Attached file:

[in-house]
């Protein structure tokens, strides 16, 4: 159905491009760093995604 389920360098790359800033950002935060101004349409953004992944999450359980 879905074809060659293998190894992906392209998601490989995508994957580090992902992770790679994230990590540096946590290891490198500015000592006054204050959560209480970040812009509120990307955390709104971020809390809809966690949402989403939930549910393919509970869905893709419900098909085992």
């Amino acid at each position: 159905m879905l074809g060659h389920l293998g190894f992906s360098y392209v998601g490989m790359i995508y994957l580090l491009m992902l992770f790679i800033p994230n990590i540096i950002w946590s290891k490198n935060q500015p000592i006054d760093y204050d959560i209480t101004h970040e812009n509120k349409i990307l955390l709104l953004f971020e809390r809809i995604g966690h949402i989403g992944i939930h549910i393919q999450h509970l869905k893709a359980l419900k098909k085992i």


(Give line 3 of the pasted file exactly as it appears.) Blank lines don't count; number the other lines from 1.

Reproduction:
């Amino acid at each position: 159905m879905l074809g060659h389920l293998g190894f992906s360098y392209v998601g490989m790359i995508y994957l580090l491009m992902l992770f790679i800033p994230n990590i540096i950002w946590s290891k490198n935060q500015p000592i006054d760093y204050d959560i209480t101004h970040e812009n509120k349409i990307l955390l709104l953004f971020e809390r809809i995604g966690h949402i989403g992944i939930h549910i393919q999450h509970l869905k893709a359980l419900k098909k085992i």